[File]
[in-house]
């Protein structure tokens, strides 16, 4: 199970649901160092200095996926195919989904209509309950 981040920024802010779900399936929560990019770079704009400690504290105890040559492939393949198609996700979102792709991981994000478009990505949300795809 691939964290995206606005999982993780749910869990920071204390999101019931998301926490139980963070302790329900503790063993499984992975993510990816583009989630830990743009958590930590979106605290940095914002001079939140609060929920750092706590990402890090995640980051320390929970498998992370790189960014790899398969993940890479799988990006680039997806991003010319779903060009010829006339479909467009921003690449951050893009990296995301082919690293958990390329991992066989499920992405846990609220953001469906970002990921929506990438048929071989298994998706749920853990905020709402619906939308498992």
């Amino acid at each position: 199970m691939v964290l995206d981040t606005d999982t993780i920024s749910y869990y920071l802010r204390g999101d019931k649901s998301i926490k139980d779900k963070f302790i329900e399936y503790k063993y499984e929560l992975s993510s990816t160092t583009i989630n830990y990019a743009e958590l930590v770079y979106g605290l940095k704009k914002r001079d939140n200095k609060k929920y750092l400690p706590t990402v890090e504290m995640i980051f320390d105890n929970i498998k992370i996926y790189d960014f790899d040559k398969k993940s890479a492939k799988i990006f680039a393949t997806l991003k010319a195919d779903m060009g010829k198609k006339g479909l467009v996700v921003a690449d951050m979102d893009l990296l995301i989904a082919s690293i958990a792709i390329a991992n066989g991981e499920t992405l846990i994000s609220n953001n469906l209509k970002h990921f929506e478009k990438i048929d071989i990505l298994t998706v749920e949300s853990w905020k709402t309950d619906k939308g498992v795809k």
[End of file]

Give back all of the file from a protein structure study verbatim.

[in-house]
């Protein structure tokens, strides 16, 4: 199970649901160092200095996926195919989904209509309950 981040920024802010779900399936929560990019770079704009400690504290105890040559492939393949198609996700979102792709991981994000478009990505949300795809 691939964290995206606005999982993780749910869990920071204390999101019931998301926490139980963070302790329900503790063993499984992975993510990816583009989630830990743009958590930590979106605290940095914002001079939140609060929920750092706590990402890090995640980051320390929970498998992370790189960014790899398969993940890479799988990006680039997806991003010319779903060009010829006339479909467009921003690449951050893009990296995301082919690293958990390329991992066989499920992405846990609220953001469906970002990921929506990438048929071989298994998706749920853990905020709402619906939308498992």
């Amino acid at each position: 199970m691939v964290l995206d981040t606005d999982t993780i920024s749910y869990y920071l802010r204390g999101d019931k649901s998301i926490k139980d779900k963070f302790i329900e399936y503790k063993y499984e929560l992975s993510s990816t160092t583009i989630n830990y990019a743009e958590l930590v770079y979106g605290l940095k704009k914002r001079d939140n200095k609060k929920y750092l400690p706590t990402v890090e504290m995640i980051f320390d105890n929970i498998k992370i996926y790189d960014f790899d040559k398969k993940s890479a492939k799988i990006f680039a393949t997806l991003k010319a195919d779903m060009g010829k198609k006339g479909l467009v996700v921003a690449d951050m979102d893009l990296l995301i989904a082919s690293i958990a792709i390329a991992n066989g991981e499920t992405l846990i994000s609220n953001n469906l209509k970002h990921f929506e478009k990438i048929d071989i990505l298994t998706v749920e949300s853990w905020k709402t309950d619906k939308g498992v795809k």